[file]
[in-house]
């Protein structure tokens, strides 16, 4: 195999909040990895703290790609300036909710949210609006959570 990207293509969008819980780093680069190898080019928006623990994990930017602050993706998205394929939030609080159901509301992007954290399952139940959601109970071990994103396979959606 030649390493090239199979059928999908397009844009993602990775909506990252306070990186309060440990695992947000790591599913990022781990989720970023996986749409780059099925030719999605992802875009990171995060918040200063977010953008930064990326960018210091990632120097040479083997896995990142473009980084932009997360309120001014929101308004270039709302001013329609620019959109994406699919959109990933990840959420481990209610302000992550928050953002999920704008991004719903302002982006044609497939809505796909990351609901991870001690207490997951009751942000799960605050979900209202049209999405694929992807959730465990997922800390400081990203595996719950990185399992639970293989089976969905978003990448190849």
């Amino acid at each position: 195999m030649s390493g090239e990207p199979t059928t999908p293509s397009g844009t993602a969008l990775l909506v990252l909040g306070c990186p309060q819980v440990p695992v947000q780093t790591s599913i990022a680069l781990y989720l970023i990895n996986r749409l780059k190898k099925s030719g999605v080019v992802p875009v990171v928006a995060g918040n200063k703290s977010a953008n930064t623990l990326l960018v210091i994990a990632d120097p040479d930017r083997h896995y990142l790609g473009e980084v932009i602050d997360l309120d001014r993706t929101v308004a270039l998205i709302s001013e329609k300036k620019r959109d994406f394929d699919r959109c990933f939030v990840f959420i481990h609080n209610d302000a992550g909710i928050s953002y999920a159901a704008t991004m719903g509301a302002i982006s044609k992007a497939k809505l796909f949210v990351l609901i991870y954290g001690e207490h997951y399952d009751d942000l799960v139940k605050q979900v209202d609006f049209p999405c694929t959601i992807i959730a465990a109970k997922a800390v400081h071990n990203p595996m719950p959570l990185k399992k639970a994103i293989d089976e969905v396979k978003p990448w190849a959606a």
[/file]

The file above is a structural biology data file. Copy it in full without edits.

[in-house]
């Protein structure tokens, strides 16, 4: 195999909040990895703290790609300036909710949210609006959570 990207293509969008819980780093680069190898080019928006623990994990930017602050993706998205394929939030609080159901509301992007954290399952139940959601109970071990994103396979959606 030649390493090239199979059928999908397009844009993602990775909506990252306070990186309060440990695992947000790591599913990022781990989720970023996986749409780059099925030719999605992802875009990171995060918040200063977010953008930064990326960018210091990632120097040479083997896995990142473009980084932009997360309120001014929101308004270039709302001013329609620019959109994406699919959109990933990840959420481990209610302000992550928050953002999920704008991004719903302002982006044609497939809505796909990351609901991870001690207490997951009751942000799960605050979900209202049209999405694929992807959730465990997922800390400081990203595996719950990185399992639970293989089976969905978003990448190849």
């Amino acid at each position: 195999m030649s390493g090239e990207p199979t059928t999908p293509s397009g844009t993602a969008l990775l909506v990252l909040g306070c990186p309060q819980v440990p695992v947000q780093t790591s599913i990022a680069l781990y989720l970023i990895n996986r749409l780059k190898k099925s030719g999605v080019v992802p875009v990171v928006a995060g918040n200063k703290s977010a953008n930064t623990l990326l960018v210091i994990a990632d120097p040479d930017r083997h896995y990142l790609g473009e980084v932009i602050d997360l309120d001014r993706t929101v308004a270039l998205i709302s001013e329609k300036k620019r959109d994406f394929d699919r959109c990933f939030v990840f959420i481990h609080n209610d302000a992550g909710i928050s953002y999920a159901a704008t991004m719903g509301a302002i982006s044609k992007a497939k809505l796909f949210v990351l609901i991870y954290g001690e207490h997951y399952d009751d942000l799960v139940k605050q979900v209202d609006f049209p999405c694929t959601i992807i959730a465990a109970k997922a800390v400081h071990n990203p595996m719950p959570l990185k399992k639970a994103i293989d089976e969905v396979k978003p990448w190849a959606a």